Based on the foregoing, we conclude that Appellants have failed to meet their burden to defeat summary judgment by establishing a genuine issue of material fact as to Aurora's status as a transferee of the Promissory Note.[7] Here, the undisputed facts show that Aurora was a transferee pursuant to Tennessee Code Annotated Section 47-3-203 as early as April 2008. Accordingly, Aurora was entitled to enforce the loan.

Substitute Trustee

Appellants next argue that regardless of whether Aurora was properly transferred the Promissory Note pursuant to Tennessee Code Annotated Section 47-3-203, its appointment of Nationwide as Substitute Trustee was invalid because Aurora was not assigned an interest in the Deed of Trust until November 18, 2011, but appointed a Substitute Trustee and initiated foreclosure proceedings prior to that date. Notice provisions in a Deed of Trust are subject to strict compliance and a foreclosure may be declared void when the trustee fails to abide by the notice provisions contained therein. As explained by this Court:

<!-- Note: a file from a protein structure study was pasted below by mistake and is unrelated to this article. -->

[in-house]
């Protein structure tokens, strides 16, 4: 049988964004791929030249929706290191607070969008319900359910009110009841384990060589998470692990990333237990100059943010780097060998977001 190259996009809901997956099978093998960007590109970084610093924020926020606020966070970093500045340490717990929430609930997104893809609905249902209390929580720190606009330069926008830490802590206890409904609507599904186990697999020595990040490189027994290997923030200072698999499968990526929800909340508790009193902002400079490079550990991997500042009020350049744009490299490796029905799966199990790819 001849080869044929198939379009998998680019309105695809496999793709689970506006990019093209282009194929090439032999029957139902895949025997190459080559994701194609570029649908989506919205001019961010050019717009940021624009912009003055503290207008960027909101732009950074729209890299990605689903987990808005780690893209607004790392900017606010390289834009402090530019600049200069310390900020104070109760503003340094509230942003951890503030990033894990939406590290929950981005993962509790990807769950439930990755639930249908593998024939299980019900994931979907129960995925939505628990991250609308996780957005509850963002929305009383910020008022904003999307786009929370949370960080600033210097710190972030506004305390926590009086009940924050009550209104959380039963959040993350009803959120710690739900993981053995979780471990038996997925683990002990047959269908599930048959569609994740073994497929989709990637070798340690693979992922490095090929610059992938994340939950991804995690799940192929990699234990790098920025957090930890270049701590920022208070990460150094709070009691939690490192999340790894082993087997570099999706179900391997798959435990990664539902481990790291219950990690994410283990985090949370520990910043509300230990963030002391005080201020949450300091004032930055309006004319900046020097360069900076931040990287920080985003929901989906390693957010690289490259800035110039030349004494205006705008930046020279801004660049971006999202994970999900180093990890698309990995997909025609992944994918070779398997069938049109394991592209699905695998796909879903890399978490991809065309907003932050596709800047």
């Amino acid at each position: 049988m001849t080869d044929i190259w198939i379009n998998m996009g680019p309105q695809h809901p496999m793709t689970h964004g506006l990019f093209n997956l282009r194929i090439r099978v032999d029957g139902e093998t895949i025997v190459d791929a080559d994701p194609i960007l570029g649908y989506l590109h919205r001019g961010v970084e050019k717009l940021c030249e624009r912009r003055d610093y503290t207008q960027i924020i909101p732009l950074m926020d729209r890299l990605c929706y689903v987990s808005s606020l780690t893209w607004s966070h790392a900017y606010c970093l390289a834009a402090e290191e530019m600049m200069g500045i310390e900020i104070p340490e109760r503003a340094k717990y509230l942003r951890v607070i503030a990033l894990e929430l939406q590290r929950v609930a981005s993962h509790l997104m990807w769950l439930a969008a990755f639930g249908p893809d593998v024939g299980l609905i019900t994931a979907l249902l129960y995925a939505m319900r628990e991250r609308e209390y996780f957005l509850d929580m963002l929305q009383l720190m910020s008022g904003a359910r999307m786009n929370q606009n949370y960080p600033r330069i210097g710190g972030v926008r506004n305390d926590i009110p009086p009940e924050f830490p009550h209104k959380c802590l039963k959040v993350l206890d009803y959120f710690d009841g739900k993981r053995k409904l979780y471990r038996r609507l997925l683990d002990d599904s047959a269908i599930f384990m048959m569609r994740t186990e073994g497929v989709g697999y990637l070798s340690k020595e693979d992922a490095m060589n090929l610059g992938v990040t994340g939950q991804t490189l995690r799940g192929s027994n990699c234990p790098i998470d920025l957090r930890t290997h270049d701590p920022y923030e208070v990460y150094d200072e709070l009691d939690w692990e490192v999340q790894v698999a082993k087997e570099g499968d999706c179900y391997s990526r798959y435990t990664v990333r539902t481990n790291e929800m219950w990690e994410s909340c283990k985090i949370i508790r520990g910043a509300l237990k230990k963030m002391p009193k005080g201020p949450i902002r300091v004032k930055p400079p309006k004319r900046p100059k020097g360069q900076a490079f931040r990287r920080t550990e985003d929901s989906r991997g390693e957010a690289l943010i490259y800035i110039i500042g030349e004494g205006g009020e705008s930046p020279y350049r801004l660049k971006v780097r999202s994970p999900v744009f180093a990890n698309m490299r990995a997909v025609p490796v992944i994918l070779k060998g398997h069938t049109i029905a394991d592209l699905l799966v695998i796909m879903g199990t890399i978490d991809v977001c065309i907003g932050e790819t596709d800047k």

In general, Tennessee law has required the trustee's strict compliance with the advertisement and notice terms as provided in the deed of trust. See, e.g., Henderson v. Galloway, 27 Tenn. 692, 695-96 (Tenn. 1848). The consequences of a foreclosing trustee's failure to comply with foreclosure terms depend upon the source of the requirements. Specifically, if the terms are sufficiently clear and originate in the deed of trust, the law demands strict compliance for the conveyance to be valid. Progressive Bldg. & Loan Ass'n v. McIntyre, 89 S.W.2d 336, 336 (Tenn. 1936). In contrast, where a foreclosing trustee proceeds according to statutory requirements, the law in Tennessee is not so exacting. See Tenn. Code Ann. §§ 35-5-101-35-5-116 (2001 & Supp. 2006) (addressing non-judicial sales pertaining to the foreclosure of deeds of trust). The failure of a trustee to comply with statutory requirements does not render the sale at foreclosure void or even voidable. See Tenn. Code Ann. § 35-5-106 (2001 & Supp. 2006) (sale without advertisement is not void); Doty v. Fed. Land Bank of Louisville, 89 S.W.2d 337 (Tenn. 1936); Williams v. Williams, 156 S.W.2d 363, 369 (Tenn. Ct. App. 1941).